“I know what a stolen revolution looks like,” said Mansour, 32, whose wife’s family is from Shiite-ruled Iran, and whose father was forced to flee Egypt a decade ago for his moderate Muslim teachings. “The liberals in Iran made so many sacrifices for their revolution, and the Islamists stole it,” he said. “I see signs of that happening in Egypt. We need to keep fighting to make sure it doesn’t.”
But lately, things have gotten more complicated and nuanced in Egypt’s fast-changing political scene. The Muslim Brotherhood, a once-banned extremist Sunni movement, recently won nearly half the seats in Parliament and has adopted a new, democratic vocabulary. Last week the group announced it was running a candidate for president, and this week it sent a delegation to Washington, where it has been presenting a moderate-sounding agenda to U.S. officials, journalists and academics.
Among the Washington region’s Egyptian Americans, this flurry of unexpected moves by Egypt’s most influential Islamist group has aroused a mixture of suspicion and hope. The well-educated community includes many democracy activists, such as Mansour, as well as several thousand Coptic Christians, a religious minority in Egypt that has long been persecuted by both dictatorial regimes and Islamic extremists.
“People here in D.C. have a lot of questions and concerns — about women, about minority rights, about how the new constitution will be written. I hope they will provide some good answers,” said Mohammed el Menshawy, an Egyptian American scholar at the Middle East Institute. “It was easy for them to say Islam is the solution when they were in the opposition. Now they will have to find solutions for health care, jobs, education, and speak the language of the globalized world.”
Many Egyptian immigrants are deeply skeptical of the Brotherhood’s apparent transformation, embodied by its newly formed Freedom and Justice Party. These doubters are convinced that the group, long known for its secrecy, discipline and iron commitment to Islamic rule, is simply changing its stripes because it sees a chance to win power at the polls amid growing competition from other forces. Presidential elections in Egypt are expected in June.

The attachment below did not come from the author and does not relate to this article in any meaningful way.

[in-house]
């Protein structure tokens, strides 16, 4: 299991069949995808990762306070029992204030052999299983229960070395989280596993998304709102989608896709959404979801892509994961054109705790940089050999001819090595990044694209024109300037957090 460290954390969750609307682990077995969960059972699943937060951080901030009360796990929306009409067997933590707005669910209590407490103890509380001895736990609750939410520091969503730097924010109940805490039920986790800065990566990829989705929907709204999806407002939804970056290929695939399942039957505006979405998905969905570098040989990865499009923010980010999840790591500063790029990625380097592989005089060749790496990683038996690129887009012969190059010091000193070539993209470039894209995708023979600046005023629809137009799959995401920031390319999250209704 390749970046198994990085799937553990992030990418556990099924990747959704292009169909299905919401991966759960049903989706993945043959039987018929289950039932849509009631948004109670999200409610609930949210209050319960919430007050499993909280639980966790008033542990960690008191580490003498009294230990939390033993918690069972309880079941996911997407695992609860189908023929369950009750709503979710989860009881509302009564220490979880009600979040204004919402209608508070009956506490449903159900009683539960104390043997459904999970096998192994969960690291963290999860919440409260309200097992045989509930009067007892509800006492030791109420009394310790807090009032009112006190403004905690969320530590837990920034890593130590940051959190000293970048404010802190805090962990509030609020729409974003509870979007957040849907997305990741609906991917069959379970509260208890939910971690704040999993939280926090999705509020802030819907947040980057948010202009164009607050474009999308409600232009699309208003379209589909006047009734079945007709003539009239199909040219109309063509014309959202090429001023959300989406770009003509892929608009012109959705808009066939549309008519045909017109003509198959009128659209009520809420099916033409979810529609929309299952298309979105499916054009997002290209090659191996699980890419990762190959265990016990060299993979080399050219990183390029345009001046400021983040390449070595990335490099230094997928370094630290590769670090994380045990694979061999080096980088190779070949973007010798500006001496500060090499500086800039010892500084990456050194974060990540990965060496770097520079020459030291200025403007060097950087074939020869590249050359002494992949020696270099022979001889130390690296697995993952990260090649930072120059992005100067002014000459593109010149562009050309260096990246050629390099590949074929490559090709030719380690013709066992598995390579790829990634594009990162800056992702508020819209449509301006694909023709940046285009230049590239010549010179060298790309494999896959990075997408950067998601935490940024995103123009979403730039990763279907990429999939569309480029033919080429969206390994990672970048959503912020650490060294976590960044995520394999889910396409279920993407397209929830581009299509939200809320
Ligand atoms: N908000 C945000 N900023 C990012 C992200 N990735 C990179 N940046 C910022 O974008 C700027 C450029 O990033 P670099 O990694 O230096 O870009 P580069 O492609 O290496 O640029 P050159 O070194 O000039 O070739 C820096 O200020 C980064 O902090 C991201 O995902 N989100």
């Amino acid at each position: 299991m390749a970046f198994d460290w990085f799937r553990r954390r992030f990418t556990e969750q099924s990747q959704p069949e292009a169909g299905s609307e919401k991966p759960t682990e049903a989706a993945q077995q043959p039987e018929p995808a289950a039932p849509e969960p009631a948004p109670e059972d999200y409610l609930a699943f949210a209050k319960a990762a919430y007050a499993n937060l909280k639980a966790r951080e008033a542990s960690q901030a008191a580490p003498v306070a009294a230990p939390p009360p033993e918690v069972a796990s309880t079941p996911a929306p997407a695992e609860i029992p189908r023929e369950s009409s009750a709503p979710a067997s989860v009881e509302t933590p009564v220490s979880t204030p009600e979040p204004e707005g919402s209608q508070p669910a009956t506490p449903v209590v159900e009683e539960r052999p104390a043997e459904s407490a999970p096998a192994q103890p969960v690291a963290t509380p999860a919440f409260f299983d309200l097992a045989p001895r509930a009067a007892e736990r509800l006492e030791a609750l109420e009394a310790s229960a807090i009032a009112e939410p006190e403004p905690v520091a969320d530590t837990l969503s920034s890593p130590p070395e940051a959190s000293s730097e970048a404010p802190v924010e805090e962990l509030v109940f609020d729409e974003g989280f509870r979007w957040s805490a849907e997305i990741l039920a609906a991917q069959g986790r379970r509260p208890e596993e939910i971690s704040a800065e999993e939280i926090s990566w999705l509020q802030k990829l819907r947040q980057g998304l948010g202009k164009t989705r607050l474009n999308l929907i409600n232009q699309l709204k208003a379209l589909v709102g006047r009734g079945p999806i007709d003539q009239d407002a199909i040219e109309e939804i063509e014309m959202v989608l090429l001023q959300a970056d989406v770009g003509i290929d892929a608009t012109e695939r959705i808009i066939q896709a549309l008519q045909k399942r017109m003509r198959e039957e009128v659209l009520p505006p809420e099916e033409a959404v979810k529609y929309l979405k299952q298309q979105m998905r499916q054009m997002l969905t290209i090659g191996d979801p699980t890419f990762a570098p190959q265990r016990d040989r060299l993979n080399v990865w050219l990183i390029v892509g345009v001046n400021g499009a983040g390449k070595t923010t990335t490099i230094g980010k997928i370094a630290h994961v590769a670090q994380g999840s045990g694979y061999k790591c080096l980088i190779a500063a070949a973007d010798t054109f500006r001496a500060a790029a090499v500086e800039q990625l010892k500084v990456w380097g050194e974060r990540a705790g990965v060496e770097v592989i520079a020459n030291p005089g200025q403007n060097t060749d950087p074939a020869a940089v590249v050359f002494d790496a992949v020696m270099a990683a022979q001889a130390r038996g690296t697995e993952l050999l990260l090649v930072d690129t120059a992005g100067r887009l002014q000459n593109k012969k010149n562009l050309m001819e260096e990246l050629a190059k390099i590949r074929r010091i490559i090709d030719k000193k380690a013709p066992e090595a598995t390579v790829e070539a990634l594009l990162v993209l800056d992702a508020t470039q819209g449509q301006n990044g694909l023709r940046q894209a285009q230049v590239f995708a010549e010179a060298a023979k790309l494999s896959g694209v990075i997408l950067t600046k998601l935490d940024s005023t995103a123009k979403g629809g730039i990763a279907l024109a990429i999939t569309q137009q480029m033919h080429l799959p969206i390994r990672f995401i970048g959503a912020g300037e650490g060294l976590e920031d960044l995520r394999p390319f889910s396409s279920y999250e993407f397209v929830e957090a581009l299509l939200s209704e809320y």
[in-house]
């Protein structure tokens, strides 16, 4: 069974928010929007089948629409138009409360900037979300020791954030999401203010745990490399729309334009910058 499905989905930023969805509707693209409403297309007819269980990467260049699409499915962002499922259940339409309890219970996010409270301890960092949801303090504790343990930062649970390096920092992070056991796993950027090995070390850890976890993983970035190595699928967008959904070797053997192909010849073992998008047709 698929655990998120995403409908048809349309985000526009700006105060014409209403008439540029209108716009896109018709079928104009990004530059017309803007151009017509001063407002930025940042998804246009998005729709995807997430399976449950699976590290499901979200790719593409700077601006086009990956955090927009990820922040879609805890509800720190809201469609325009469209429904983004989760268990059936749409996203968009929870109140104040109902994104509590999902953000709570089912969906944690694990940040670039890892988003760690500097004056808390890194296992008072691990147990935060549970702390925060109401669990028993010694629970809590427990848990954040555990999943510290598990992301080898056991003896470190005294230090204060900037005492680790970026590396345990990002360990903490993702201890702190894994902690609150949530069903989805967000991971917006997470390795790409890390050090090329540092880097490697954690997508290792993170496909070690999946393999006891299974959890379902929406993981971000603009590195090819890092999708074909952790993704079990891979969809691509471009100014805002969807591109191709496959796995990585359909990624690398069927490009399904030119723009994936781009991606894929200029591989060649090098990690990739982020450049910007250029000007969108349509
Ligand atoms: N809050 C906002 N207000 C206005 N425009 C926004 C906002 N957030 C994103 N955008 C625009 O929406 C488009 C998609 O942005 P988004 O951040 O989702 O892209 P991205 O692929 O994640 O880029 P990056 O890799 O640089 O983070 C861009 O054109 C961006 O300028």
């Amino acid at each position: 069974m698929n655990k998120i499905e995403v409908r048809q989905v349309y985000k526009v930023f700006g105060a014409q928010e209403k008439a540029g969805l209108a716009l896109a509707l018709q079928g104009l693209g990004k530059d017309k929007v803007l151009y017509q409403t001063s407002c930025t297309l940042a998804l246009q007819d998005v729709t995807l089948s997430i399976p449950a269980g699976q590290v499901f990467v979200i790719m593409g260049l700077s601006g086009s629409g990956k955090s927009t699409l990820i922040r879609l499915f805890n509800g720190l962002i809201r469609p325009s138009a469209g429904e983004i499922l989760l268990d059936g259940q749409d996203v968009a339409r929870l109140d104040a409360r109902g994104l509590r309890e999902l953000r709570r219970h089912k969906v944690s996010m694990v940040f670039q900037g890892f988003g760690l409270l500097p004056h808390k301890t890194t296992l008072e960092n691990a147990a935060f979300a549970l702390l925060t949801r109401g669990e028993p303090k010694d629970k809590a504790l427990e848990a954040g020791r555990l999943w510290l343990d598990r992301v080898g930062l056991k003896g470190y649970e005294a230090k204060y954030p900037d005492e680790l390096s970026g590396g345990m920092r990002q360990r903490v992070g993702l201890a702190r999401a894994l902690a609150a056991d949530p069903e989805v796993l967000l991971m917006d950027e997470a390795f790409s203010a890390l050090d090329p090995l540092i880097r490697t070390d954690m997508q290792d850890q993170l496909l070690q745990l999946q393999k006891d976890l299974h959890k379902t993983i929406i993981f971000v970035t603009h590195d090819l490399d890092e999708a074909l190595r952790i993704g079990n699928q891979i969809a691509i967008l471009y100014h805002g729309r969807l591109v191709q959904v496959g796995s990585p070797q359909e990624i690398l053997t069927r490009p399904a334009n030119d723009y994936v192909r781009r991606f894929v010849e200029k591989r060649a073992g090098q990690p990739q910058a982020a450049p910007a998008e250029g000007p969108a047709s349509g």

Members of the area’s Coptic community are among the most suspicious, in part because their community in Egypt has been ostracized for so long. They say such harassment has intensified as political unrest unleashed ugly rivalries among a gamut of forces — religious and secular, military and civilian. On New Year’s Eve 2011, a Coptic church service in Egypt was firebombed, killing 21.
“The new leaders of the Brotherhood are shrewd, pragmatic and slimy,” said Halim Meawad, a retired diplomat in Northern Virginia and co-founder of the Coptic Solidarity movement here. He warned that it would be a mistake for American officials to buy into the Brotherhood’s purported political reinvention. “They are not exactly in love with Washington,” he said, “but they want to drum up any support they can get, even from their enemies.”
Nermien Riad, who runs an educational charity called Coptic Orphans in Fairfax, was more circumspect. Like Freedom House and 16 other nonprofits, her group’s office in Cairo was raided in December and she was later summoned there to face prosecution for operating an illegal foreign agency. Now her staff has been confined to teaching from private homes, but Riad said she is determined to stay in business.